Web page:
It’s quite normal and even understandable that people ask some strange questions once they find out you’re a translator: it’s not such a common profession and many people don’t even know it exists. And that’s ok. I’m sure there are a lot more misconceptions around there, but I will try to debunk just the ones I come across more frequently.
1 – Translating is not the same as interpreting: I think this one will win the prize for the most common misconception in our profession. While translation concerns written texts, interpreting is about rendering a spoken message into another language. Both translators and interpreters should have a similar academic background and linguistic skills. On the other hand, each of them will need a different set of additional competencies to perform each of these activities.
2 – Being a translator doesn’t mean you speak dozens of different languages: even though there are professionals who speak an impressive number of foreign languages fluently, that doesn’t mean this is a requirement. Many translators will devote themselves to one single language pair their entire career, while most will work with 2-3 languages.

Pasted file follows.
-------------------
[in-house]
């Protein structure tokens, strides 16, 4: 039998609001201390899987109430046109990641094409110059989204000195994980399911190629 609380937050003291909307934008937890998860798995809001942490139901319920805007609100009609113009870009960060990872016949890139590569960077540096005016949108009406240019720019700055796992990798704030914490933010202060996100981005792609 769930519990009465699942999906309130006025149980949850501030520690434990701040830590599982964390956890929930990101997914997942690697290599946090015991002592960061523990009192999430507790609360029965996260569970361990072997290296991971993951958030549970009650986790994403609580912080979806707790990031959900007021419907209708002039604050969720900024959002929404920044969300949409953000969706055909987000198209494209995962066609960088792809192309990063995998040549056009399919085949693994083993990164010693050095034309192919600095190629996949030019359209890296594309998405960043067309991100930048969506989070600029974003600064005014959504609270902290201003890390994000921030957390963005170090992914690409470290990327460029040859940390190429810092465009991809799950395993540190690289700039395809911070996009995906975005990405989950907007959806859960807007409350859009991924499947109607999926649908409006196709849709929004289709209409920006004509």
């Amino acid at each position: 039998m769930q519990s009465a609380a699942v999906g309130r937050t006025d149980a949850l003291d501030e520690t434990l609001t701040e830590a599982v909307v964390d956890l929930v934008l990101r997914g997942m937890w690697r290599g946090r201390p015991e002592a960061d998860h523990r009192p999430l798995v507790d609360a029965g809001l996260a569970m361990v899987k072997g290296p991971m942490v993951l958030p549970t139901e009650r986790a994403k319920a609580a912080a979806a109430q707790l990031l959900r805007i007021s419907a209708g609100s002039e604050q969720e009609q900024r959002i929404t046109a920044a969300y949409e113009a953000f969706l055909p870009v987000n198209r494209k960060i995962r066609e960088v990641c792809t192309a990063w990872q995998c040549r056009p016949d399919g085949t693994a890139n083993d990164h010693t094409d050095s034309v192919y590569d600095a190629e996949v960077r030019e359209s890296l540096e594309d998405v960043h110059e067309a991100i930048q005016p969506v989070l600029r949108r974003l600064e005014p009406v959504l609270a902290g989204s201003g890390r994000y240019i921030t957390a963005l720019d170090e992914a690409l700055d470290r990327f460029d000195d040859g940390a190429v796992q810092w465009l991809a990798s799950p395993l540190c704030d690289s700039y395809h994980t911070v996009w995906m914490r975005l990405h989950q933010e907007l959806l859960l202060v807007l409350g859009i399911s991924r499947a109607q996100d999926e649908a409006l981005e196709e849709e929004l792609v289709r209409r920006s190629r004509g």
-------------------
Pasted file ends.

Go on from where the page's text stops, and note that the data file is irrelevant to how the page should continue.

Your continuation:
3 – Ideally a translator will translate only INTO their mother tongue: although this principle may be a subject of controversy among translators, it is now widely accepted and encouraged that translators only translate texts from other languages into their native language, i.e. a Spanish translator may translate from English and French into Spanish, an Italian translator may translate from Dutch and German into Italian, etc. That being said, there are also the language variants. A Brazilian translator might translate only into Brazilian Portuguese and not into the European variant, for instance.
4 – Translators are not walking dictionaries: a professional translator will ideally specialize in a limited number of subject fields. Even so, in most cases, their translation assignments will require a significant amount of research in reliable resources such as glossaries, terminology databases, etc. So, it’s very likely that they will not immediately know the accurate translation for any word you ask them about. Especially, not without some context.
If you’ve just found out you’ve been wrong your entire life, don’t worry. Now you know. Spread the word. Share this article if you think it will benefit someone you know and who is still in the dark.